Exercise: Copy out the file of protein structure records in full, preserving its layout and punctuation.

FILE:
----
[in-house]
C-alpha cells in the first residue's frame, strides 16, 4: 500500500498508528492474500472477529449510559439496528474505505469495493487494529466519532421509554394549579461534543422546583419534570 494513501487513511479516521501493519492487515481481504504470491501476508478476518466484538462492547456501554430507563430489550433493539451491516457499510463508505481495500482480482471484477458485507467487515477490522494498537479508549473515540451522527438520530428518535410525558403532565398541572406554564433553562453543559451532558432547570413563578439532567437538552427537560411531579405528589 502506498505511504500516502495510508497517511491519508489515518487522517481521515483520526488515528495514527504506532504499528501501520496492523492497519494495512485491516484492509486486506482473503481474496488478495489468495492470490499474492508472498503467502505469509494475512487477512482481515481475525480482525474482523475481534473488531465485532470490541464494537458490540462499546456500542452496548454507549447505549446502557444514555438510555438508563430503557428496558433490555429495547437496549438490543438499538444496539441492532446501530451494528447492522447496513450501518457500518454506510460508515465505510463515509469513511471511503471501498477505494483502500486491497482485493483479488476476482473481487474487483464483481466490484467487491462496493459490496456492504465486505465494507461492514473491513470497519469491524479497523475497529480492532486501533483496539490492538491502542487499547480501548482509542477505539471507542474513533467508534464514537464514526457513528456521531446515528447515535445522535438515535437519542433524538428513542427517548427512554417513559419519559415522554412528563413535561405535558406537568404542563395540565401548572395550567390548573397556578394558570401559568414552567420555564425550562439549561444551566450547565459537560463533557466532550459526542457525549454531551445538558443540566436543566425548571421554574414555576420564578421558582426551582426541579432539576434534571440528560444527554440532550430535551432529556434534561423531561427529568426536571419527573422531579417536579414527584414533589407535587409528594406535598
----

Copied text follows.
[in-house]
C-alpha cells in the first residue's frame, strides 16, 4: 500500500498508528492474500472477529449510559439496528474505505469495493487494529466519532421509554394549579461534543422546583419534570 494513501487513511479516521501493519492487515481481504504470491501476508478476518466484538462492547456501554430507563430489550433493539451491516457499510463508505481495500482480482471484477458485507467487515477490522494498537479508549473515540451522527438520530428518535410525558403532565398541572406554564433553562453543559451532558432547570413563578439532567437538552427537560411531579405528589 502506498505511504500516502495510508497517511491519508489515518487522517481521515483520526488515528495514527504506532504499528501501520496492523492497519494495512485491516484492509486486506482473503481474496488478495489468495492470490499474492508472498503467502505469509494475512487477512482481515481475525480482525474482523475481534473488531465485532470490541464494537458490540462499546456500542452496548454507549447505549446502557444514555438510555438508563430503557428496558433490555429495547437496549438490543438499538444496539441492532446501530451494528447492522447496513450501518457500518454506510460508515465505510463515509469513511471511503471501498477505494483502500486491497482485493483479488476476482473481487474487483464483481466490484467487491462496493459490496456492504465486505465494507461492514473491513470497519469491524479497523475497529480492532486501533483496539490492538491502542487499547480501548482509542477505539471507542474513533467508534464514537464514526457513528456521531446515528447515535445522535438515535437519542433524538428513542427517548427512554417513559419519559415522554412528563413535561405535558406537568404542563395540565401548572395550567390548573397556578394558570401559568414552567420555564425550562439549561444551566450547565459537560463533557466532550459526542457525549454531551445538558443540566436543566425548571421554574414555576420564578421558582426551582426541579432539576434534571440528560444527554440532550430535551432529556434534561423531561427529568426536571419527573422531579417536579414527584414533589407535587409528594406535598